We have spanked Josh in the past. I was spanked as a child. Papa Bear was spanked when he was a child. After watching this video I recalled many points in my childhood. Society paints this picture of how carefree and wonderful childhood is, but after really looking back, you couldn't pay me enough to go relive mine (sorry mom and dad, just the truth). And in the world's perspective, I had it pretty good. I want better for my kids. I made up my mind there would be no spanking in our house, that our kids should never be afraid of us. I sat Josh down and told him I was sorry we had spanked him before. That it was wrong. That no one ever has the right to hurt him, especially not the people who love him. That we would never spank him again. His reaction shook me to my core. He cried, said "Thank you, Mommy" and hugged me.
(end tangent)

So I had all these articles, interviews, and personal stories in front of me that made me question our parenting methods and the education of our kids. Papa Bear and I talked about what we really wanted for our kids. We want them to be happy, healthy (mentally and physically), free-thinking men who are able to support themselves doing something they enjoy. Based on the evidence we've seen, unschooling is the best way for us to help them achieve these goals.

Unschooling is not just a means of educating, but an entire lifestyle change for us. We have to trust the boys to be the masters of their own learning. It's funny, really, how it's easy to trust a baby to learn but not older children. We never told Bug he needed to learn to walk or talk, or gave him lessons on either. He found both intriguing and learned them himself, all we had to provide was support and encouragement. We will have to relearn how to trust Josh in the same way. And we will have to learn to treat the boys both with the same respect we expect them to show us.

It is definitely going to be a journey and a challenge.

Some of the videos and books I've found interesting-

Parenting a Free Child: An Unschooled Life by Rue Kream
The Unschooling Handbook: How to Use the Whole World as Your Child's Classroom by Mary Griffith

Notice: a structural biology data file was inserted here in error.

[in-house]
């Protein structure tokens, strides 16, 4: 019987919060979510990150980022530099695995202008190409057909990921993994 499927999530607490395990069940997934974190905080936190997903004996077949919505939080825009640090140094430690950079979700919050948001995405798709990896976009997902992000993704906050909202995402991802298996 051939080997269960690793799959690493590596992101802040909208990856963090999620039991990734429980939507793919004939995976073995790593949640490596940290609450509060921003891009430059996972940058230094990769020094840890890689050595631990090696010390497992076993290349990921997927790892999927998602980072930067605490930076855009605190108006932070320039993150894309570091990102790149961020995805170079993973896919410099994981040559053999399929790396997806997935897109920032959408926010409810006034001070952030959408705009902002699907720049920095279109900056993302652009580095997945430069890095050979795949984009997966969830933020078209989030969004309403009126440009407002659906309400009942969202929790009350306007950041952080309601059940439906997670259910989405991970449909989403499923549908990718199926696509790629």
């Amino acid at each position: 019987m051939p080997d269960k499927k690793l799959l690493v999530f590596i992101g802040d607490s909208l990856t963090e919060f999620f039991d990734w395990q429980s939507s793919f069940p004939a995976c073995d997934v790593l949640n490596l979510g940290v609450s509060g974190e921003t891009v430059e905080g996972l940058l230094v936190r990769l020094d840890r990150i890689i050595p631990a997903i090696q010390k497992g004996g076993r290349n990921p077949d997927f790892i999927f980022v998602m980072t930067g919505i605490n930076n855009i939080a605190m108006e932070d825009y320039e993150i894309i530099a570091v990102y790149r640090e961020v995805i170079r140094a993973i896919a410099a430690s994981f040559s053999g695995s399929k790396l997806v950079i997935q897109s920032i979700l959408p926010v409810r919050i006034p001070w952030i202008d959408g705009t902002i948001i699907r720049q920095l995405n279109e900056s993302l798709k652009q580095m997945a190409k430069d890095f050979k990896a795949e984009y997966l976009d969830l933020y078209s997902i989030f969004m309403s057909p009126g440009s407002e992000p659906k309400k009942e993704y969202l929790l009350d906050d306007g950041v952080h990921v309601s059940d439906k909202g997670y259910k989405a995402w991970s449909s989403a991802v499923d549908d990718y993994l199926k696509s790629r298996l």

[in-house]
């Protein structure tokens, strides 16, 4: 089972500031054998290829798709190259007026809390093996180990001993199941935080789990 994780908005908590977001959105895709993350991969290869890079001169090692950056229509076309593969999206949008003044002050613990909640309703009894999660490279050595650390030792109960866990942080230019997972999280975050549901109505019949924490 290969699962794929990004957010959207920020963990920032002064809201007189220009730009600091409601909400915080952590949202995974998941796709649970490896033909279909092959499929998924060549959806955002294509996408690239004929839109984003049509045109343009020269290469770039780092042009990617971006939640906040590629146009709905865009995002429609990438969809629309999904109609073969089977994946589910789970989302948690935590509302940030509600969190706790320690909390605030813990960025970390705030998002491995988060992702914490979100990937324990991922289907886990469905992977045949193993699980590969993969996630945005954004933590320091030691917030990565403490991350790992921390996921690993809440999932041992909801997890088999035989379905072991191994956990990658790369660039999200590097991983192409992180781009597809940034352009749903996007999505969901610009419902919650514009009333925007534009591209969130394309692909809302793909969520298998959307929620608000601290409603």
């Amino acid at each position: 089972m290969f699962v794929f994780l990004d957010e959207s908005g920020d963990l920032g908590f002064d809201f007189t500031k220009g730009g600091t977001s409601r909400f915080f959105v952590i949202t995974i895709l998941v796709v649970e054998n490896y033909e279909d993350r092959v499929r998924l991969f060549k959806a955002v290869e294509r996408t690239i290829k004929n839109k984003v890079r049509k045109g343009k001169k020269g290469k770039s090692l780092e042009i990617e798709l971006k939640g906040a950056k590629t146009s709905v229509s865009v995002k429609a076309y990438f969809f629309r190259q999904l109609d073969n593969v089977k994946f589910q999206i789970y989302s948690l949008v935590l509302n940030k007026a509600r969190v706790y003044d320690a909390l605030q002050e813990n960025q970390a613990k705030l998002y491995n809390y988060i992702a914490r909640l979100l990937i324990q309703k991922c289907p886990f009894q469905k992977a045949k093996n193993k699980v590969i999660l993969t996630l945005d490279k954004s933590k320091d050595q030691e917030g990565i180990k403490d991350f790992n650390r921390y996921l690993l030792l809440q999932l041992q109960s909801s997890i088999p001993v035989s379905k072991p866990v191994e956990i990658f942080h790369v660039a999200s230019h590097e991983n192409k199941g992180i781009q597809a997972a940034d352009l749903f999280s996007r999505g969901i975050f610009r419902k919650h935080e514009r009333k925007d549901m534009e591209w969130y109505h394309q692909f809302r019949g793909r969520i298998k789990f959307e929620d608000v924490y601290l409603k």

Dumbing Us Down by John Taylor Gatto
Weapons of Mass Instruction by John Taylor Gatto
"Waiting for Superman" a film by Davis Guggenheim
"Declining by Degrees" a PBS documentary
The Element by Sir Ken Robinson 
The Philosophy of Liberty
Philosophical Parenting
Interview with Dr. Stuart Shanker
Parenting without Punishment
Why We Do What We Do by Edward Deci
Punished by Rewards by Alfie Kohn

Wednesday, June 6, 2012

How We Decided to Unschool- part one

I have Bug to thank for most of my hippie crunchy parenting choices, but if it weren't for Josh I'd have never questioned traditional schooling. This post is all about Josh, and how he helped me discover unschooling.

Josh is, well, brainy. I'm not saying that in a, "MY kid is soooooooo smart" kind of way. Every kid has their strengths, and thinking analytically is one of his. Gross motor skills, not so much. And that's okay. He was recognizing sight words at age three, memorizing books and "reading" them to us shortly after. He has a long attention span for things he finds interesting, remembers details, and finishes 2,000 piece Lego sets in a few hours. If he were here he'd tell me exactly how many pieces were actually in the set I'm referring to. We often joke that he's the child version of Sheldon from Big Bang Theory. He comes by it honestly, I'm pretty nerdy myself.

He went to daycare/preschool from the time he was two and had fantastic caregivers who kept him challenged- furthering his reading skills, working on worksheets, all that fun stuff. He went into kindergarten already adjusted to all the sitting still and "circle time", and well beyond what was expected of him academically.

first day of kindergarten

Papa Bear and I cried when we dropped him off. Our baby was growing up, taking on the world. Mid-way through the year we met with his teacher for conferences and got this chart-
The green area is where the teachers would like to see the students test scores fall. The red dots are Josh's test scores. We couldn't have been more proud! We were going to have him tested for the gifted and talented program! He would be at the top of his class! He would take dual credit classes in high school, enter college as a sophomore, and have full ride scholarships to anywhere he wanted to go! As it turned out though, he wasn't accepted into the gifted and talented program and his teacher was having major issues getting him to complete his work. Luckily she recognized it was because he was very bored with the material, and she put forth the extra effort to work with him on time management. She also made a special workbook for him with more challenging material. Great teacher.

The next year Josh didn't get such an awesome teacher for first grade. Conferences came around and now the chart looked like this- (I can't find the reading portion, but you get the idea)